The subject of silos is well examined. Countless articles caution against the perils of silos: They can cause conflict and resentment, damage employee morale, create operational inefficiencies, and undermine collaboration and innovation. The subject is persistent for a reason — it is hard to break down boundaries within an organization, and there is no formula that works for every company.
Silos and fragmentation arise when different departments or divisions — or individuals within them — either cannot or do not interact with one another. Instead, an “ownership” culture takes root. Teams struggle with the practicality of sharing ideas and knowledge with other teams, but they also fail to grasp the notion of sharing information in the first place. A company’s common goals become secondary and sometimes feel at odds with an individual team’s pursuits.
Insularity like this stifles innovation and obstructs a company’s progress. Collaboration across disciplines and divisions drives innovation, but it is nearly impossible to innovate if teams are unwilling or unable to communicate.
Delivering Through Division
It is equally hard to execute strategies under a common vision in this context. Silos get in the way of building and sustaining trust, sharing ideas freely, learning and working collaboratively, and achieving shared goals.
This is not a problem exclusive to the business world. In academia, for example, silos are codified by disciplines like history, literature, chemistry, and biology. Considering the history of universities, this makes sense. Universities are in the business of knowledge, and the best scholars in a field possess the level of expertise needed to expand knowledge in their chosen field.
This becomes problematic when specialization comes at the expense of cross-departmental interaction. This is a well-recognized struggle in the academic world, though leaders are finding ways to address it thoughtfully and without devaluing expertise itself.
One major emphasis in academic research is to encourage convergence, which is a mode of solving complex scientific challenges that require knowledge from a wide range of disciplines. Sequencing the human genome, for example, required biologists, computer scientists, chemists, and others to work together. Improving our understanding of how diseases spread globally via insects benefits from the expertise of vastly different fields — from immunology to human geography to environmental science.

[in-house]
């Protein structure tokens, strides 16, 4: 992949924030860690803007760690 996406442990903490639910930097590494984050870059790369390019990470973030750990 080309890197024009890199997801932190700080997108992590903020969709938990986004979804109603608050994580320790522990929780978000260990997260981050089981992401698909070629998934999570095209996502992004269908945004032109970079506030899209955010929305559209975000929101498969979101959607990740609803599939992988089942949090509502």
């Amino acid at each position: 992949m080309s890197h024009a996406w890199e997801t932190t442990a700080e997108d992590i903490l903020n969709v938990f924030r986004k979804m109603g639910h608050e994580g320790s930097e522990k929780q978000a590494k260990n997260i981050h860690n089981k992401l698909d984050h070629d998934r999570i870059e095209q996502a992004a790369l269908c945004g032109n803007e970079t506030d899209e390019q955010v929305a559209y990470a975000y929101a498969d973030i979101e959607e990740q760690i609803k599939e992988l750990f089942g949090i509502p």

Business leaders can draw insight and lessons from academia’s model. Companies generally have more flexibility and freedom to direct or redirect existing resources to facilitate cross-disciplinary pursuits, which can counteract silos and foster innovation. Furthermore, businesses do not have to conform to the same rigid structures that govern practices at many universities. We can be more creative in how we set up our businesses, and we can also adjust (or upend) structures and operations when the need arises.
By and large, companies have more flexibility than universities to address silos in creative ways. We should embrace the freedom to do this to counteract silos at all levels and stages.
Thrive In Spite of Silos
Expert knowledge in a given discipline is a good thing because it provides an asset for an organization. As with universities, teams or departments in a company organized around specific expertise are formed with the intention of promoting advancement. It is important not to devalue this expertise but rather to encourage it.
The key is harnessing the power of expertise without falling into the silo trap. What are some practical things C-suite leaders can do to encourage this practice?
- Set the tone from the top. Create a learn-it-all culture where respect, trust, and communication must be shared between employees and leaders. Employees should feel free to share ideas and feedback with leadership and across divisions within the context of the company’s broader goals. They should also feel empowered to spend time examining new ideas and growing in the ways they want to grow professionally — individually and as teams.
- Know what you don’t know. No one can be an expert in every field. It is essential to be fluid and adaptable from the C-suite, and it is equally important to always be humble enough to admit in any given situation what you don’t know. Which is likely a lot.
Admit that as a rule, and surround yourself with people who know what they’re doing. Let them know how much you rely on them. Prioritize hiring systems-level thinkers and passionate learners for every position in the company. You want to create a team of people who are able to build and share knowledge over time.
- Share responsibility and accountability. It should be clear to employees how every person benefits when the team achieves a shared, companywide goal or milestone. This creates a sense of ownership that can go a long way toward tearing down silos and building a positive culture. Harnessing a diversity of expertise, perspectives, backgrounds, and experience accelerates innovation. No one wins when internal barriers get in the way of innovation or inhibit a company’s progress.
Such barriers — the “silo mentality”— can reflect serious problems in an organization’s culture, structure, and leadership. Sometimes they are more addressable, especially in the cases of new and growing companies. These boundaries require careful thought and action to overcome, but a commitment to eliminating this sort of insularity can be incredibly empowering.
Written by Dr. Joe DeSimone.
Have you read?
The views expressed in this article are those of the author alone and not the CEOWORLD magazine.
We’d like to hear what you think about this or any of our articles. Here’s our email: email@example.com.
Follow The CEOWORLD magazine on Facebook, Twitter (@ceoworld), Instagram, and LinkedIn.